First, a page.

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- June 30, 1980
- Vol. 13
- No. 26
Well, the Rhinestone Cowboy may or may not have a hotline to the Deity, but if all 44-year-old men got such response, there surely would be no atheists in midlife. At 21, God's gift to Glen is country music's sassiest siren, a blue-eyed blonde whose glued-on jumpsuits can scarcely contain her reciprocal affections. "I truly love him," says Tanya, who has been Glen's constant companion since February. Of course, she adds with a wink, "I kinda felt bad that Glen didn't steal me from somebody."
The sly reference is to Campbell's ricochet romance with his departed third wife, Sarah Davis, who was married to colleague Mac Davis before she and Glen started dating. "Those stories were cruel," Campbell now protests. "I didn't steal my best friend's wife. They were already apart, and anyway Mac and I were never friends. I played golf with him some is all. People were very rude and stupid concerning that whole thing."
The next question is how rude people will be over what could be the next Campbell cause célèbre. The Republicans, perhaps unwittingly, have booked the torrid Glen-and-Tanya twosome to open their 1980 National Convention July 14 with an all-network duet of the National Anthem. The singers are supporting Ronald Reagan because, as Campbell figures, "Any man who is 69 without gray hairs must know something." Whether the Grand Old Party will regret spotlighting Glen and the lady he delightedly characterizes as "a raunchy young broad," of course, is another matter. But never mind, says Tanya: "Our voices blend so well that it's almost sinful not to work together."
In the past two months they have blended in Vegas (where Glen wowed his fans by pulling a surprised Tanya onstage) and Monte Carlo (he had a TV taping), goofed off in Paris and Geneva and visited Glen's parents in Arkansas. Tanya was too polite to correct them when they introduced her as his new Mrs. "I am enjoying life more than I ever have," grins Campbell. "I don't care if she's 50 or 15. She's the woman I want to be with."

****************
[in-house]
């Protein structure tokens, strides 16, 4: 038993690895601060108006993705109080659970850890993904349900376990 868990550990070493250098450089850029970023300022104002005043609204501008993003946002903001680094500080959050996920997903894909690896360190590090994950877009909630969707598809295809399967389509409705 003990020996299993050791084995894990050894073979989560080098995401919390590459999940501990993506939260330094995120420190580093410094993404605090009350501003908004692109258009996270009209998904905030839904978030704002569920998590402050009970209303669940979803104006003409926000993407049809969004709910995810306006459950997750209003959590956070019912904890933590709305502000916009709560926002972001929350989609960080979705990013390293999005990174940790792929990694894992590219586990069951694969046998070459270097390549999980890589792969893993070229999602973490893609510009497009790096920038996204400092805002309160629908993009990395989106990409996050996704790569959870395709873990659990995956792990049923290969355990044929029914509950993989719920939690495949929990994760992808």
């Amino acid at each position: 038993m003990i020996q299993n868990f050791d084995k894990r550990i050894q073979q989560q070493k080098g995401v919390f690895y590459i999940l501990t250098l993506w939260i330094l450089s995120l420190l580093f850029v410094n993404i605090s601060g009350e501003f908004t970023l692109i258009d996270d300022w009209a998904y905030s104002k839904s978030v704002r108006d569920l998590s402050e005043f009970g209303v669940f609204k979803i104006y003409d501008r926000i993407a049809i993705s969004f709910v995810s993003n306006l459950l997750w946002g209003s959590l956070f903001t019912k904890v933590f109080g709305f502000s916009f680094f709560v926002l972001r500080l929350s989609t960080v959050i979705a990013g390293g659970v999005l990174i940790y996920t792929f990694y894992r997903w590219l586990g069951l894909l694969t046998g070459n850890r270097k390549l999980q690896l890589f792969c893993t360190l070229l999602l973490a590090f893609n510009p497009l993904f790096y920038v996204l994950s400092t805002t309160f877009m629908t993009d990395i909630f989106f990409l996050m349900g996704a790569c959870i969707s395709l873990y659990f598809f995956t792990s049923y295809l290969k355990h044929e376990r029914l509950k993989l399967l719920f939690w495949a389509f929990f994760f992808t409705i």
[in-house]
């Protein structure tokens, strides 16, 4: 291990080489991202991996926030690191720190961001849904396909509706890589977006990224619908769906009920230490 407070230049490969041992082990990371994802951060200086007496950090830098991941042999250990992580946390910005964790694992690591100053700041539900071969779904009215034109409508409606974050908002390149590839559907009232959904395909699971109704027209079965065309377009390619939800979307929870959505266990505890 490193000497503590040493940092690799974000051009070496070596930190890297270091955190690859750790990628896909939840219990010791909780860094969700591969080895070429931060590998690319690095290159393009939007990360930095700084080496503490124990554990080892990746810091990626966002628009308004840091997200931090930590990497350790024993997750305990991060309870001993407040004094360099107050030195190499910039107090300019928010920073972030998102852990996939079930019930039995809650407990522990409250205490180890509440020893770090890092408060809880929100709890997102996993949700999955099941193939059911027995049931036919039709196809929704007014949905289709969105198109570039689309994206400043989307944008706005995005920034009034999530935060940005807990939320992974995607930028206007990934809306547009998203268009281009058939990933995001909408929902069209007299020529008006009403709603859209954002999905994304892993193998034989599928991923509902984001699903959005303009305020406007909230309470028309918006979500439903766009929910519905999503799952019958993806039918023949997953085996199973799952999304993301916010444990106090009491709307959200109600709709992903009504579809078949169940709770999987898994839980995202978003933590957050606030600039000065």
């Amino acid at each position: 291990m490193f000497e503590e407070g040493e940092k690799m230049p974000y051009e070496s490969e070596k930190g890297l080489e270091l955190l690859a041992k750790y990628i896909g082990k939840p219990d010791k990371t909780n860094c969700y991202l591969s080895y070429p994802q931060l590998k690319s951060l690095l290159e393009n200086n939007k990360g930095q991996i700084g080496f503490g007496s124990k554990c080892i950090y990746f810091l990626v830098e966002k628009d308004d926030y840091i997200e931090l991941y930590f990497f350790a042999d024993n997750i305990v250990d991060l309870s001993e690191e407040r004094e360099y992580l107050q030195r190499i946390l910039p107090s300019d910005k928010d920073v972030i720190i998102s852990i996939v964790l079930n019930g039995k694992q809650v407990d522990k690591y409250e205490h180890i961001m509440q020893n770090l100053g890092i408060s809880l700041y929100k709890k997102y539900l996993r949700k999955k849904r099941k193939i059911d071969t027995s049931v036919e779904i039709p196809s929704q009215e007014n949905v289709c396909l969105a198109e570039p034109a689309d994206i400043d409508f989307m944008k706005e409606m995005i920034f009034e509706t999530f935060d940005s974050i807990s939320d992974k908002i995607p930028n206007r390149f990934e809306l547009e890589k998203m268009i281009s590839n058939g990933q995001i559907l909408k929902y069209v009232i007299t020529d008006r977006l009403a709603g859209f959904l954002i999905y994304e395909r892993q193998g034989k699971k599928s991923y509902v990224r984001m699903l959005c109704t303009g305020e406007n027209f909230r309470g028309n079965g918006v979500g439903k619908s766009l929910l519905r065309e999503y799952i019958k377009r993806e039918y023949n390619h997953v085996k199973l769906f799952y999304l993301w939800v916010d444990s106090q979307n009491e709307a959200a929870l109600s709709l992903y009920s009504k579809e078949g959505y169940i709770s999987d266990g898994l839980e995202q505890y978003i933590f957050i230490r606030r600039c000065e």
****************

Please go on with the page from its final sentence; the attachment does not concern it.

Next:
As for the woman he's no longer with, Glen half jokes, "Sarah said 'I do' and never did." His in-law problem with Sarah's mom probably didn't help. "That woman was conniving, always playing me against Sarah," charges Campbell. "If it weren't for her, maybe we would still be together. There can't be two people running a household, especially if one of them ain't supposed to be there in the first place." Glen says he kicked his mother-in-law out once, but relented after Sarah pleaded for her return. "Finally, when I told that woman she was interfering with my life too much and had to go, Sarah said, 'If she goes, I go,' " continues Campbell. "I said, 'No one is to supersede me in my house. Leave.' Sarah said, 'But this is my house too.' And I said, 'Yeah, but I am the head thereof.' There was no argument. No shouting and screaming. The next day I read it in the papers: SARAH FILES FOR DIVORCE." The split came, sadly, just three weeks after Sarah had given birth to their first child, Dillon Ian Campbell. "It's too bad," sums up Glen, who has seen the boy only once since they parted. "Sarah is a nice woman and a good mother. But I'll stay as far away from that mother-in-law as I can."